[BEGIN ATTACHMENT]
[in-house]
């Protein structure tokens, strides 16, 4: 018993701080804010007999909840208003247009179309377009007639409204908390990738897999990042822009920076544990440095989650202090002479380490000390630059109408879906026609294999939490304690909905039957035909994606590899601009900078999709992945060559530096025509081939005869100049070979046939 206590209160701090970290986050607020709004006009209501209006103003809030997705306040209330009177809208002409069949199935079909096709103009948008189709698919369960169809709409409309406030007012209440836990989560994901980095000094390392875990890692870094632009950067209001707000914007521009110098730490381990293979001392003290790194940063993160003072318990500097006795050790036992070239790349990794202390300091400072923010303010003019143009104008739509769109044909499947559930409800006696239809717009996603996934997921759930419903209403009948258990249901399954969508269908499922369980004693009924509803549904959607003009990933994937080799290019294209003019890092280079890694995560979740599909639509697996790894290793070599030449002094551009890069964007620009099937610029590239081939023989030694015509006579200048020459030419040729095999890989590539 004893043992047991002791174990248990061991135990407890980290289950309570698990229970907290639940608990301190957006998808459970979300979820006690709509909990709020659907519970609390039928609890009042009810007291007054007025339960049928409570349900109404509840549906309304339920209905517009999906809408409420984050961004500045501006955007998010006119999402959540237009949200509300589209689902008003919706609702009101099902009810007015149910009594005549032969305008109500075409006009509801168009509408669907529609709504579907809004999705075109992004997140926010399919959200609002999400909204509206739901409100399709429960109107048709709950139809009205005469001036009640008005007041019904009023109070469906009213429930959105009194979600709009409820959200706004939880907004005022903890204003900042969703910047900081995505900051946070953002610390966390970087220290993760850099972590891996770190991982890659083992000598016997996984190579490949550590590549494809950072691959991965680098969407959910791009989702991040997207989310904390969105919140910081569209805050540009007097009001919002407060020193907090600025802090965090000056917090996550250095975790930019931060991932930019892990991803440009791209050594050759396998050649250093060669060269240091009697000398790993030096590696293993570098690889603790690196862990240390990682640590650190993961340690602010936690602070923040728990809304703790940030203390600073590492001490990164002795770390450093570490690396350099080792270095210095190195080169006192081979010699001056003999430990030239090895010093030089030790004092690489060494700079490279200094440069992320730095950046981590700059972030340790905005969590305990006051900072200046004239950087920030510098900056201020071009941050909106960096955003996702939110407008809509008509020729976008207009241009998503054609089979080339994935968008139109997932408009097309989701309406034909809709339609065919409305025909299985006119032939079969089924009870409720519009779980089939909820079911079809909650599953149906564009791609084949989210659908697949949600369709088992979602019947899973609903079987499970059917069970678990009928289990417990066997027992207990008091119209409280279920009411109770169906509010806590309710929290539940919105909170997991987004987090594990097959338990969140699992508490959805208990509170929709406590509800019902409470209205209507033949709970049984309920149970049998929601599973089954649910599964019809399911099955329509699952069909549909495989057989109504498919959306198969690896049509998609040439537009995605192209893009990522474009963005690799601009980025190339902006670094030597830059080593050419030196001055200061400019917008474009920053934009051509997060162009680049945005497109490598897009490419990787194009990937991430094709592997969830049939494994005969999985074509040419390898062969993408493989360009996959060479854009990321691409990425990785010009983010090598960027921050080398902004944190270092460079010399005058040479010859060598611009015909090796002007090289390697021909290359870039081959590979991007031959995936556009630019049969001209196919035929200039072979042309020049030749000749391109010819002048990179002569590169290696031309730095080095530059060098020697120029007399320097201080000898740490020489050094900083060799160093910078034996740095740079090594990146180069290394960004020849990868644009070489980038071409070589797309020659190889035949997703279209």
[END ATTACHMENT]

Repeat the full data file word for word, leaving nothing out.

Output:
[in-house]
């Protein structure tokens, strides 16, 4: 018993701080804010007999909840208003247009179309377009007639409204908390990738897999990042822009920076544990440095989650202090002479380490000390630059109408879906026609294999939490304690909905039957035909994606590899601009900078999709992945060559530096025509081939005869100049070979046939 206590209160701090970290986050607020709004006009209501209006103003809030997705306040209330009177809208002409069949199935079909096709103009948008189709698919369960169809709409409309406030007012209440836990989560994901980095000094390392875990890692870094632009950067209001707000914007521009110098730490381990293979001392003290790194940063993160003072318990500097006795050790036992070239790349990794202390300091400072923010303010003019143009104008739509769109044909499947559930409800006696239809717009996603996934997921759930419903209403009948258990249901399954969508269908499922369980004693009924509803549904959607003009990933994937080799290019294209003019890092280079890694995560979740599909639509697996790894290793070599030449002094551009890069964007620009099937610029590239081939023989030694015509006579200048020459030419040729095999890989590539 004893043992047991002791174990248990061991135990407890980290289950309570698990229970907290639940608990301190957006998808459970979300979820006690709509909990709020659907519970609390039928609890009042009810007291007054007025339960049928409570349900109404509840549906309304339920209905517009999906809408409420984050961004500045501006955007998010006119999402959540237009949200509300589209689902008003919706609702009101099902009810007015149910009594005549032969305008109500075409006009509801168009509408669907529609709504579907809004999705075109992004997140926010399919959200609002999400909204509206739901409100399709429960109107048709709950139809009205005469001036009640008005007041019904009023109070469906009213429930959105009194979600709009409820959200706004939880907004005022903890204003900042969703910047900081995505900051946070953002610390966390970087220290993760850099972590891996770190991982890659083992000598016997996984190579490949550590590549494809950072691959991965680098969407959910791009989702991040997207989310904390969105919140910081569209805050540009007097009001919002407060020193907090600025802090965090000056917090996550250095975790930019931060991932930019892990991803440009791209050594050759396998050649250093060669060269240091009697000398790993030096590696293993570098690889603790690196862990240390990682640590650190993961340690602010936690602070923040728990809304703790940030203390600073590492001490990164002795770390450093570490690396350099080792270095210095190195080169006192081979010699001056003999430990030239090895010093030089030790004092690489060494700079490279200094440069992320730095950046981590700059972030340790905005969590305990006051900072200046004239950087920030510098900056201020071009941050909106960096955003996702939110407008809509008509020729976008207009241009998503054609089979080339994935968008139109997932408009097309989701309406034909809709339609065919409305025909299985006119032939079969089924009870409720519009779980089939909820079911079809909650599953149906564009791609084949989210659908697949949600369709088992979602019947899973609903079987499970059917069970678990009928289990417990066997027992207990008091119209409280279920009411109770169906509010806590309710929290539940919105909170997991987004987090594990097959338990969140699992508490959805208990509170929709406590509800019902409470209205209507033949709970049984309920149970049998929601599973089954649910599964019809399911099955329509699952069909549909495989057989109504498919959306198969690896049509998609040439537009995605192209893009990522474009963005690799601009980025190339902006670094030597830059080593050419030196001055200061400019917008474009920053934009051509997060162009680049945005497109490598897009490419990787194009990937991430094709592997969830049939494994005969999985074509040419390898062969993408493989360009996959060479854009990321691409990425990785010009983010090598960027921050080398902004944190270092460079010399005058040479010859060598611009015909090796002007090289390697021909290359870039081959590979991007031959995936556009630019049969001209196919035929200039072979042309020049030749000749391109010819002048990179002569590169290696031309730095080095530059060098020697120029007399320097201080000898740490020489050094900083060799160093910078034996740095740079090594990146180069290394960004020849990868644009070489980038071409070589797309020659190889035949997703279209």